reached Poonah, where the grandmother who had 
been her companion when she left Kalyan to 
follow the fortunes of Gopal Vinayak, the mother 
whose disapprobation of her career had perhaps 
led her to send bitter letters to the Missionaries, 
were ready to receive her. Here the daily papers 
issued bulletins of her health ; here the Brahmo, 
the Hindu, and the Christian came, regardless of 
their superstitions, forgetful of their caste, to pray 
for her who had laid down her life for their 


Gopal was now able to leave her with her 
mother while he went himself to offer sacrifices 
to the " gods," and to her " guardian planets," to 
avert their anger and her death. He performed 
the penance and paid the fees necessary to rein- 
state Anandabai in her caste, and all the while 
life was failing. 

On the 20th of February it was evident that 
the end was near ; but whatever had befallen her 
poor body, Anandabai's spirit was serene and 
sweet. When she found it impossible to eat, 
Gopal rebuked her mother as if she had not pre- 
pared the food with sufficient care. " The food is 
good," said the poor patient, " it is I who am 
out of sorts ! " She seems to have had occasional 
convulsions, and to have endured much. 

Gopal says of her : — 

" She suppressed her groans that others might not 
suffer. When conscious she was grave, gentle, medi- 
tative, and oh ! so brave and thoughtful. She never 
showed the slightest irritability. She was very strict 
in everything relating to our faith. Do you beheve 
met It was so. Her maid-servant must not step 
on the carpet at her bedside, and her water bottles 
were removed if a European touched them. When 
I remonstrated against this as a folly in one who had 
spent years in America, she pleaded that her grand- 


mother, sister, and mother had such an abhorrence of 
these things, that she must consider them. Properly- 
speaking, we were outcasts, but no one reminded us 
of it. 

" A few days ago the * Pacification of the Waters ' 
was performed for her. Brahmins were seated at 
dinner, and her old uncle sent for me that I might 
sprinkle water on the banana leaves on which the 
food was served. Did they consider me as an outcast 
when they asked me to do this ^ Even the reformers 
are astonished at the manner in which we have been 
treated by the most orthodox Hindus. We have con- 
quered every enemy but Death." 

The Mahratta papers had warned the physicians 
not to allow their professional jealousy to inter- 
fere with " duty to a patient in whom all India 
felt a national concern." I copy from the Dnyana 
Chaksu of March 2nd, 1887, the following account,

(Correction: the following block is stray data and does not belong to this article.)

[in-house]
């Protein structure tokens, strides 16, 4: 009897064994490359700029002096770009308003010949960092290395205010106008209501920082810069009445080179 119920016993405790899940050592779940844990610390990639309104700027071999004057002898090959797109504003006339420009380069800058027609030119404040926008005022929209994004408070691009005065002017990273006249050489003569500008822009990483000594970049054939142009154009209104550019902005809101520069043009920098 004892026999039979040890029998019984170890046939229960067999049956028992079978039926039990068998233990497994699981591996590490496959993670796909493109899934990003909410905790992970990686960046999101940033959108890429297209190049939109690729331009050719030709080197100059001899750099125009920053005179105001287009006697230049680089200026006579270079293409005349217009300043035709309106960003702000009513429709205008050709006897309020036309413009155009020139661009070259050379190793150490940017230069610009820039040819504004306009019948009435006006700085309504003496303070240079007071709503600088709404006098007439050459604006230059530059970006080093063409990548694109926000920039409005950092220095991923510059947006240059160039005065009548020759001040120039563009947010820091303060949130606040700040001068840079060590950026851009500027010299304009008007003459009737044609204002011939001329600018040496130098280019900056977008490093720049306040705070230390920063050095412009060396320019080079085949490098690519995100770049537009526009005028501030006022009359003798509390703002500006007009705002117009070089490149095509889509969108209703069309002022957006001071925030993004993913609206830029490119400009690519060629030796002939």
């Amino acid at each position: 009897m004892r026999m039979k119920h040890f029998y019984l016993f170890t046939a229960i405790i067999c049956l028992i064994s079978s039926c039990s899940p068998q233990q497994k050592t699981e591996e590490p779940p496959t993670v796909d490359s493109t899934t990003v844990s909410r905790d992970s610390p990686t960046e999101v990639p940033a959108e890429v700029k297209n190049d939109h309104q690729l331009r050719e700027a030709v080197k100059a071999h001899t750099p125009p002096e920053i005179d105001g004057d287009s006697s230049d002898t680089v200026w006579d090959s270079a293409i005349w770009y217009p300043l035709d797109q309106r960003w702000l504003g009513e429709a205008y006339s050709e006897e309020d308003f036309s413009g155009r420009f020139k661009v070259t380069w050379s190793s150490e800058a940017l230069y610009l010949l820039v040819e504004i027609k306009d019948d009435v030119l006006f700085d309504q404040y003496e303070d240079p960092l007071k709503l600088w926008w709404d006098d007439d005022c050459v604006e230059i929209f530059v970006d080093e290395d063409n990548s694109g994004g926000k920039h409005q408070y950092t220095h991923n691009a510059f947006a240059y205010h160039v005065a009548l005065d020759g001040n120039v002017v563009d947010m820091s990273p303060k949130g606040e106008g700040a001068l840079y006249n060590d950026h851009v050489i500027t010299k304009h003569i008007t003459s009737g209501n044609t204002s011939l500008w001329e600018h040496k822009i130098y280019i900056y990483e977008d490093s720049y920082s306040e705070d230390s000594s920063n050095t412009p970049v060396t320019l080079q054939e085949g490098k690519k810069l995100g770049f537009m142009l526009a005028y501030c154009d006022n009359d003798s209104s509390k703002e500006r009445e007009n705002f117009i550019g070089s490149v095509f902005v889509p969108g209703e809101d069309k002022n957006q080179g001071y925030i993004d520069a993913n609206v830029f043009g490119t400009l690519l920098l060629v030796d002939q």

translated by the Pundita Eamabai : — 

*' Although Anandabai was so young, her persever- 
ance, undaunted courage, and devotion to her husband 
were unparalleled. It will be long before we again see 
a woman like her. The education which she had 
received had greatly heightened her nature and en- 
nobled her mind. Although she suffered more than 
words can express, from her mortal disease, which was 
consumption, not a word of complaint or impatience 


ever escaped her lips. After months of dreadful suf- 
fering, she was so reduced that no one could look on 
her without pain ; yet, wonderful to tell, Anandabai 
thought it her present duty to suffer silently and 

It was at midnight on the 26th of February, 
1887, that the final call came. The previous night 
had been one of great suffering ; the whole family 
had been up all night. 

Through it all Anandabai's face was bright and 
she spoke cheerful words to those about her. At 
ten o'clock, worn out by anxiety and fatigue, Gopal 
administered some medicine and went to his own 
bed. At midnight a strong convulsion came on. 
Anandabai called loudly, but before her mother 
could lift her to her bosom, the gentle, faithful 
soul had fled. 

Her last audible words were, " I have done all 
that I could." 

" The family then bathed the body and decked it 
with bright garments and ornaments, according to our 
Hindu custom," her husband goes on to say. " There 
was no time to spread the sad news throughout the 
city, but all who had heard of it, followed her remains 
to the cremation ground, on the following Sunday, thus 
showing their respectful affection. Some of us had 
feared that the priests might object to cremating the 



body with the sacred fire, according to the Hindu 
rites, but our fears were groundless. When I offered 
sacrifices to avert her death, they had gladly officiated, 
showing a generous liberality." 

Anandabai needed neither vows nor sacrifices 
nor crematory rites to bring her soul to the foot 
of " The Great White Throne," but she had more 
than once desired that everything should be done, 
after her death, to gratify and appease those who 
still recognized their force. 

" It will do me no harm," she said once, when 
speaking to me of such matters. 

After the body was placed upon the funeral 
pile, Mr. V. M. Eanade made an oration in 
Dr. Joshee's honor, and the cremation was then 

" But she is dead ! that sweet intellectual soul, 
that large-brained self-forgetful womanly creature — 
dead at the early age of twenty-one years and eleven 
months — dead on the threshold of the work for which 
she was so well equipped ! " 

There are those of us who loving her tenderly 
cannot think without pain of the weary journey, 
undertaken without the needed nurse and com- 
panion ; but turning our eyes to the country 
which she loved, and which, because she loved it. 


she left, turning to the countrywomen whom she 
died to save, we feel that her death, in sorrow, 
disappointment, and bodily anguish, will in God's 
own way accomplish still more than the life for 
which we prayed.